The poem caught the attention of the producers of the TV show “Ghost Adventures,” who sent paranormal experts to examine the house. After inspecting the house, the experts agreed that Tor was indeed haunted—but plot twist—it was Una, not Robinson. Are you brave enough to confirm that yourself? See for yourself as you embark on unexpected adventures in Carmel-by-the-Sea (this is even creepier than the abandoned Malibu mansion). 

The Greystone Mansion was a gift from oil tycoon Edward L. Doheny to his son, Edward "Ned" Doheny, Jr. and his family.

Greystone Mansion 

Location: 905 Loma Vista Drive, Beverly Hills

A murder mystery that led to an abandoned Beverly Hills mansion? Spooky… The Greystone Mansion was built in 1929 by oil tycoon Edward L. Doheny, who gifted it to his son Edward “Ned” Doheny Jr. and his family. The mansion was the most expensive home to be built in California at the time—it cost Doheny four million dollars, which is the equivalent of 60 million dollars today. 

Four months after moving in, Ned’s secretary Hugh Plunkett entered the house using his own set of keys. Moments later, Ned’s wife Lucy claimed to have found them both dead in the guest bedroom. The official story says that Plunkett was angry for not receiving a raise and shot Ned in a murder-suicide. But the unofficial story says that Plunkett was shot in the back—a pretty flexible move to kill oneself. Some say that Plunkett and Doheny were secretly romantically related, so the wife got rid of them both. After the murders, Lucy remarried and lived in the mansion until 1955. 

Today, the mansion is closed to the public but is a famous film location. The cinematic masterpiece There Will be Blood was filmed here, which is loosely based on Doheny’s life. Some people who’ve actually been inside the house say they’ve seen two men walking in the hallways—we wonder who they are… 

The Entity House might look like an ordinary house located in the middle of suburban Los Angeles. But did you know...

The Entity House 

Location: 11547 Braddock Drive, Culver City 

In the early 1970s, single mother Doris Bither claims to have been pinned to the bed by two ghosts while the third assaulted her. Many said that Doris was an unreliable character—she was known for using substances and being on different types of medications. Coincidentally, one morning, Doris ran into Barry Taff and Kerry Gaynor, both of which worked at a parapsychology lab at UCLA. The two didn’t believe Bither’s story at first, but when people confirmed experiencing weird occurrences, they began changing their minds. Visitors swore to have heard banging noises coming from the house’s walls. They also said they witnessed Doris being thrown around like a rag doll by ghosts. 

Later on, Doris and her four sons moved to Texas to escape the paranormal, but she soon realized they followed her—she told paranormal investigators that the ghosts had moved with her and continued to taunt her. What happened next? We don’t know either…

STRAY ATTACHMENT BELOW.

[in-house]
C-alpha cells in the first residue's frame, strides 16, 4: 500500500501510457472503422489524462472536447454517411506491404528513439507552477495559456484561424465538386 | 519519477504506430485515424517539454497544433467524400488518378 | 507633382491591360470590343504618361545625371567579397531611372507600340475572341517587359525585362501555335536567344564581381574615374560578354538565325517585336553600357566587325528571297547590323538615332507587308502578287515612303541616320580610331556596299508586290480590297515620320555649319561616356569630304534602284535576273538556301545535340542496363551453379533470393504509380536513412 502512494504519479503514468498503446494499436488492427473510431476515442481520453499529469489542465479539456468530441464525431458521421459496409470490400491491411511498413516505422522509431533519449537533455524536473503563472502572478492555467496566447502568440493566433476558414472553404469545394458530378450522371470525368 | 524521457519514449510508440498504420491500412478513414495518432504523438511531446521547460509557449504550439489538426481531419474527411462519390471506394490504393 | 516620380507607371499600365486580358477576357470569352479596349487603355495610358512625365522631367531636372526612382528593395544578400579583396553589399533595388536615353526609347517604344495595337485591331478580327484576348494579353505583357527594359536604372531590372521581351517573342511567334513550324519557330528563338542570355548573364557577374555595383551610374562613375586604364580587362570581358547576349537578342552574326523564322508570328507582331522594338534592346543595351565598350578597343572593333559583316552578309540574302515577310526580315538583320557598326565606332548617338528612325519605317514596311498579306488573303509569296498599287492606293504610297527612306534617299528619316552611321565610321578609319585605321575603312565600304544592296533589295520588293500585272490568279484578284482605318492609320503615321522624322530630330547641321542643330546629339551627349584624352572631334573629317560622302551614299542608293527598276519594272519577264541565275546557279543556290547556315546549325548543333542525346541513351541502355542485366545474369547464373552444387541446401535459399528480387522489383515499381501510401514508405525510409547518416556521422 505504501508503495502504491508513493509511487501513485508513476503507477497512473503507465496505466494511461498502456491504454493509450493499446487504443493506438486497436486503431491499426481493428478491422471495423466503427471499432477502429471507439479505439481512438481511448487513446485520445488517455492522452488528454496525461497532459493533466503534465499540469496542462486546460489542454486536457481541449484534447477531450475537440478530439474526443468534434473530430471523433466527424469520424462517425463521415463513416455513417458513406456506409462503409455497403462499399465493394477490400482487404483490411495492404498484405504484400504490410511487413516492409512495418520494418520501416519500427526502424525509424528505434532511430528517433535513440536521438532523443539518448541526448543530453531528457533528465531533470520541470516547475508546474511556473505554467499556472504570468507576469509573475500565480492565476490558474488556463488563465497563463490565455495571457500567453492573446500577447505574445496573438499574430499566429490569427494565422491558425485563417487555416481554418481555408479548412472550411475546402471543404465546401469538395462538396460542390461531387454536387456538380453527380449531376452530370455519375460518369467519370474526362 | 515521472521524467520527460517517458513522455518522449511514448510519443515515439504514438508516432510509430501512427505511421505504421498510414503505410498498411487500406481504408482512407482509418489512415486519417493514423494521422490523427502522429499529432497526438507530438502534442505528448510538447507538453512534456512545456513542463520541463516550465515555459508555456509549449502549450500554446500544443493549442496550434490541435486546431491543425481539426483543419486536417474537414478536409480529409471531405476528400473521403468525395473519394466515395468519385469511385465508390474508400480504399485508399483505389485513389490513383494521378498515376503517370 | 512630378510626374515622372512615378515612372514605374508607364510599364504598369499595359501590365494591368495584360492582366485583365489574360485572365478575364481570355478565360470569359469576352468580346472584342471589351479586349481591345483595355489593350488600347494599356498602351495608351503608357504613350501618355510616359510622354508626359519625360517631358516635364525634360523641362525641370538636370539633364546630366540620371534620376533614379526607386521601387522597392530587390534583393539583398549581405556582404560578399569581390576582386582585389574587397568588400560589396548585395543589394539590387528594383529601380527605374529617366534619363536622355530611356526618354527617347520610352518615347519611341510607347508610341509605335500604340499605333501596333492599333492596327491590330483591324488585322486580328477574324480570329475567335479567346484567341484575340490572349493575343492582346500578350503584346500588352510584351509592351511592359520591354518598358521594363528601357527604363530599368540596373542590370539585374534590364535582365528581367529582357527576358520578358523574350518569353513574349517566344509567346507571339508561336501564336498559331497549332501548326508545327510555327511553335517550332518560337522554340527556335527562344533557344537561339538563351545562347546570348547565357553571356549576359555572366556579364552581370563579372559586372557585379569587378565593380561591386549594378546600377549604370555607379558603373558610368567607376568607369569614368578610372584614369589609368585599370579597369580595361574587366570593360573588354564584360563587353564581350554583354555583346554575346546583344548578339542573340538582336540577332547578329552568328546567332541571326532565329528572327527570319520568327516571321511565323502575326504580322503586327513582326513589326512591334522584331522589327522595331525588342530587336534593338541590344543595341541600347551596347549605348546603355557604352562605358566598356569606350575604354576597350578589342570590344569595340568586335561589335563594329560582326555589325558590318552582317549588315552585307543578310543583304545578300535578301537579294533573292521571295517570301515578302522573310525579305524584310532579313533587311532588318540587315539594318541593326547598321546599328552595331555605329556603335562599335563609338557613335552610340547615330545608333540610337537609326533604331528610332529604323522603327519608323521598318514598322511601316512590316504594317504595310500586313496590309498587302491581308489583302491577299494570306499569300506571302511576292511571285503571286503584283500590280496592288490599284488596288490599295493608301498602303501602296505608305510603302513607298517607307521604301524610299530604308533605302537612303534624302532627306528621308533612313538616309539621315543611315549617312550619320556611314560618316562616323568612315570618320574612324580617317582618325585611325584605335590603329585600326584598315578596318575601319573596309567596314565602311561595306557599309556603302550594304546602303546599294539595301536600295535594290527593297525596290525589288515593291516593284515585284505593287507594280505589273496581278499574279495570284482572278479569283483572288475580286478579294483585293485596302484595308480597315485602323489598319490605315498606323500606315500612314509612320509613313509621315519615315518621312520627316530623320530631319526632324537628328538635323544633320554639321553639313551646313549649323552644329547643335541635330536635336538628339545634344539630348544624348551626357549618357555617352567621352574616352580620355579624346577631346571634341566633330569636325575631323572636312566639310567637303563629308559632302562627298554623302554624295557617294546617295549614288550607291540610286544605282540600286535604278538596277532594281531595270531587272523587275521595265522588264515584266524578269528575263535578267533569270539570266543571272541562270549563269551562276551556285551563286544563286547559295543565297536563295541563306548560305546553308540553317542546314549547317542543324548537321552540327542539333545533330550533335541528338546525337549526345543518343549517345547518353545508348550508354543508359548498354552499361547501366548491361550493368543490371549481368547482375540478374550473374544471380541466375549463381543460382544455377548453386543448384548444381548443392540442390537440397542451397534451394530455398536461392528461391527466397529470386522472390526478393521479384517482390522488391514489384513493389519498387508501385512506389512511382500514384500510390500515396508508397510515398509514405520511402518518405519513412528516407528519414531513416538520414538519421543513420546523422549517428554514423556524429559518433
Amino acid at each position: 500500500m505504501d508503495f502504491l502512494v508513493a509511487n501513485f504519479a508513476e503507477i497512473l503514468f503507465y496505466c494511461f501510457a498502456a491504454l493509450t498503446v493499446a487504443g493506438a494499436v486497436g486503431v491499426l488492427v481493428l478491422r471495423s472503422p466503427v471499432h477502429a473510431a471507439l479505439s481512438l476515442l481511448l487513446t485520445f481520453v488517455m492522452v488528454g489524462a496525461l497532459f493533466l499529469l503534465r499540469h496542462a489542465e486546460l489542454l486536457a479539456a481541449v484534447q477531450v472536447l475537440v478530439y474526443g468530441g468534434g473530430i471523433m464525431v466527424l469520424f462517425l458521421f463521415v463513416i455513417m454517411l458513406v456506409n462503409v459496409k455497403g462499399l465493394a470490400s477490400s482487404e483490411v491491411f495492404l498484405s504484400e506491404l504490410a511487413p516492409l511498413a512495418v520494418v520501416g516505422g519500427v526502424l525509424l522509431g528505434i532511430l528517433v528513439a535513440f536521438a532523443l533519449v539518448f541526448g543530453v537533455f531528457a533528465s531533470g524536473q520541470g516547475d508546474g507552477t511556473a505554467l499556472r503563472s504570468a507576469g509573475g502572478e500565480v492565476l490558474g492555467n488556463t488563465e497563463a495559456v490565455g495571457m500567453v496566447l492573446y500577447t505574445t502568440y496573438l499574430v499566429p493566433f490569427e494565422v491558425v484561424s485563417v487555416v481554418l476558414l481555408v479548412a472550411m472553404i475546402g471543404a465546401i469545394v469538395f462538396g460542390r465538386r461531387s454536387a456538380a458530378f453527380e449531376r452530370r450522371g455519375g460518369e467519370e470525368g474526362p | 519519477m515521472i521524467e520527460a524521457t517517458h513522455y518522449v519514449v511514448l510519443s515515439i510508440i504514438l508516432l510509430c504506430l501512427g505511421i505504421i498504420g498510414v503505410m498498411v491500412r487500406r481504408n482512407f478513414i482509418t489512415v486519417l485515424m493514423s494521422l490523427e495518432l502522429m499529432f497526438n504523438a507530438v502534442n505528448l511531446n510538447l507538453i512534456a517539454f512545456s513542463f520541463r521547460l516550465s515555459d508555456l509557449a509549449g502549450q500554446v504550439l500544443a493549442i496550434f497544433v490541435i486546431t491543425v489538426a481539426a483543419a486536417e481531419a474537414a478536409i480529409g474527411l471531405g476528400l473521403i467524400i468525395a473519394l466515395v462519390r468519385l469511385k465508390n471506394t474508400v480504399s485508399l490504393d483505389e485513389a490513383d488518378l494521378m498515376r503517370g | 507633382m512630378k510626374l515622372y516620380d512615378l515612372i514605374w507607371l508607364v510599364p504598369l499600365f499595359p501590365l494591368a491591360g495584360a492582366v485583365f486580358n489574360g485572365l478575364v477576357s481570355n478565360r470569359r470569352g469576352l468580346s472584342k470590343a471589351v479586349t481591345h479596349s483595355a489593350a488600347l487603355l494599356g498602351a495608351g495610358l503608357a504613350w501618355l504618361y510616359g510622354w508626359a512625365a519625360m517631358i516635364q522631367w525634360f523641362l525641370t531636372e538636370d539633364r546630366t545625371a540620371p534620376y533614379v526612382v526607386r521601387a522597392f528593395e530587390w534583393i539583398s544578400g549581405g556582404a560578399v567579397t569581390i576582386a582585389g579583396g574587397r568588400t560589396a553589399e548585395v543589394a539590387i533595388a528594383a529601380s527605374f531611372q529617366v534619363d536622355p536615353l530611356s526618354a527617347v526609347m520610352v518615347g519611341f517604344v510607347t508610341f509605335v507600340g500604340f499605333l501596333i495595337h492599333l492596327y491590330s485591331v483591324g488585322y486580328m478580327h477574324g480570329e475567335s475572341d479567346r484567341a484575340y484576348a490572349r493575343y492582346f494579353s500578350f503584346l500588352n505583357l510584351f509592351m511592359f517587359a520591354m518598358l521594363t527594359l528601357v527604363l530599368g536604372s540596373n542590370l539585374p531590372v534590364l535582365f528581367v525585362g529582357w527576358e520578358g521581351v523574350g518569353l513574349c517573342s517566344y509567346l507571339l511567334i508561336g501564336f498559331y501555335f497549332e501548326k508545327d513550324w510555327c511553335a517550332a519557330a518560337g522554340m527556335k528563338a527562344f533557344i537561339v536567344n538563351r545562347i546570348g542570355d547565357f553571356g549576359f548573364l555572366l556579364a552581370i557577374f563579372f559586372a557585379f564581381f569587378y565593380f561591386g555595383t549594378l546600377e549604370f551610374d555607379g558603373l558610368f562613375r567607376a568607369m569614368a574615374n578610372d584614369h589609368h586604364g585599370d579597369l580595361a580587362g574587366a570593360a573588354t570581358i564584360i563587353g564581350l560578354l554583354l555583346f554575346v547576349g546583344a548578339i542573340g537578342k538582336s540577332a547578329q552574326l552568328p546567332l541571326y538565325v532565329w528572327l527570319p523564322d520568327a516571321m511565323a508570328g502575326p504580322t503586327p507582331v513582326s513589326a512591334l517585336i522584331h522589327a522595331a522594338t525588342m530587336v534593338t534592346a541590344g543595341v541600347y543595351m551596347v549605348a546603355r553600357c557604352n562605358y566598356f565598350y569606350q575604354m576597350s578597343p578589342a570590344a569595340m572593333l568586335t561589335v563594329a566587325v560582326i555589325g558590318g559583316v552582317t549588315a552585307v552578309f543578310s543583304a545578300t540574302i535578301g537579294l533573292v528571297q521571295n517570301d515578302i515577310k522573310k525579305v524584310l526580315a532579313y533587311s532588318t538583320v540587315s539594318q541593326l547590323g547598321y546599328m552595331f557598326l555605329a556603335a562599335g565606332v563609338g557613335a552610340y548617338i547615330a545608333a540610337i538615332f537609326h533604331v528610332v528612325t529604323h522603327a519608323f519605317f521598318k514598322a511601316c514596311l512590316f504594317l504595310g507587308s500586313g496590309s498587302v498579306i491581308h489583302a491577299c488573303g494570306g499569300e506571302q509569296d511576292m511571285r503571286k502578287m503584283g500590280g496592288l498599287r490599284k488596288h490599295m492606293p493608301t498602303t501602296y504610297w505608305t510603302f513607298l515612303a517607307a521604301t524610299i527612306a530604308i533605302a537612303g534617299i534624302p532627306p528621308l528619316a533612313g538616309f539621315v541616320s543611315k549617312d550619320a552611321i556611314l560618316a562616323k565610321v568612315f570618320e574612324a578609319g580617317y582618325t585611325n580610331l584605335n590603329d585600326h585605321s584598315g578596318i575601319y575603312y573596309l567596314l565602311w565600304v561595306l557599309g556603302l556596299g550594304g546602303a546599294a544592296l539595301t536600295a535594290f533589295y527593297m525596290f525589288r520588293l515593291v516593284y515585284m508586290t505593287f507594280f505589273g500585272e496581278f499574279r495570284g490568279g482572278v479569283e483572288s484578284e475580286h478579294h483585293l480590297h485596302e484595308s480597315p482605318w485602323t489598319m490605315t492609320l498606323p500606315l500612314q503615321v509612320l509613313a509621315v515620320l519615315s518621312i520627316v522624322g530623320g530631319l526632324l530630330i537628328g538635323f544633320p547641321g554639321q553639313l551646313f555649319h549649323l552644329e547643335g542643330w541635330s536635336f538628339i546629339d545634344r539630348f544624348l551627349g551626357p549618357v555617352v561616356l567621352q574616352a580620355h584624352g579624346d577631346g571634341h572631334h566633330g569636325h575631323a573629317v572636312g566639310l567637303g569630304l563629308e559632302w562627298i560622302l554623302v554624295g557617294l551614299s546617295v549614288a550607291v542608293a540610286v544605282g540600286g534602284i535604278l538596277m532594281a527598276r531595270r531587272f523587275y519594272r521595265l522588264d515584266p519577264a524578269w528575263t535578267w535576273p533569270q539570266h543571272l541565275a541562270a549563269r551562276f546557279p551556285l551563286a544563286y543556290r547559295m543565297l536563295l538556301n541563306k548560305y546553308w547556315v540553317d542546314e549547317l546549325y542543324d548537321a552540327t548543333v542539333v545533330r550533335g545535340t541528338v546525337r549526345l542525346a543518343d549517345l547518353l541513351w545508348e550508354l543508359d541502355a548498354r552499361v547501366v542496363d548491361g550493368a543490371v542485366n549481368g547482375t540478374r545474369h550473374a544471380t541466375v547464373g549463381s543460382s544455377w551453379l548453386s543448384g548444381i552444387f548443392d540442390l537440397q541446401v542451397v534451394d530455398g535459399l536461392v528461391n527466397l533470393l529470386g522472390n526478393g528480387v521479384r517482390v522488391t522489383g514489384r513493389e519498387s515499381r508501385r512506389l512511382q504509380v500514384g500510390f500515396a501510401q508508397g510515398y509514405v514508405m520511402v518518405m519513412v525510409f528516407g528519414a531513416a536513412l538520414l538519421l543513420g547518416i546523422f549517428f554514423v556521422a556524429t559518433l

Fun (?) fact: The house isn't currently an abandoned Los Angeles mansion—the Entity House has residents. Do you think they experience paranormal activity? 

In 2014, the Whaley House was featured on Ghost Adventures as the main investigation of the series' 110th episode.

Whaley House 

Location: 2476 San Diego Avenue, San Diego

Some family homes are cursed far before they’re even built—the Whaley House in San Diego is a testament to that. Long before the house was built, the notorious public execution of Yankee Jim Robinson took place on its grounds in 1852. Thomas Whaley wasn’t phased by this; he purchased the land and started building his family house. And so began the deaths… 

Thomas Jr., the youngest of the children, died of scarlet fever when he was only 18 months old. Next was Whaley’s daughter Violet—she couldn’t bear the pain of being divorced and shot herself in the chest. Over the years, many descendants of the family died in the house, including Thomas, his wife Anna, and their children.

They say the house has been unoccupied since, but many claim otherwise. The heavy footsteps of Yankee Jim Robinson, the cries and giggles of a toddler, and the perfume of Anna Whaley are present in the house. But creepiest of all is the sorrowful ghost of Violet, lingering around the second floor. This weird SoCal attraction is one of the most hair-raising places you’ll ever visit—the Whaleys seem to have more stories to tell. 

Need help with a home improvement project? Get a free quote today!

Enter Your Zip Code

Enter Your Zip Code

RELATED Articles

Discover More

fueled by the power of California love
We're committed to helping you discover the places, people and businesses that make our state Golden. Our online publication, updated daily, brings you all the content you need to live your California dreams. And that's just the beginning…
Purpose section
Purpose section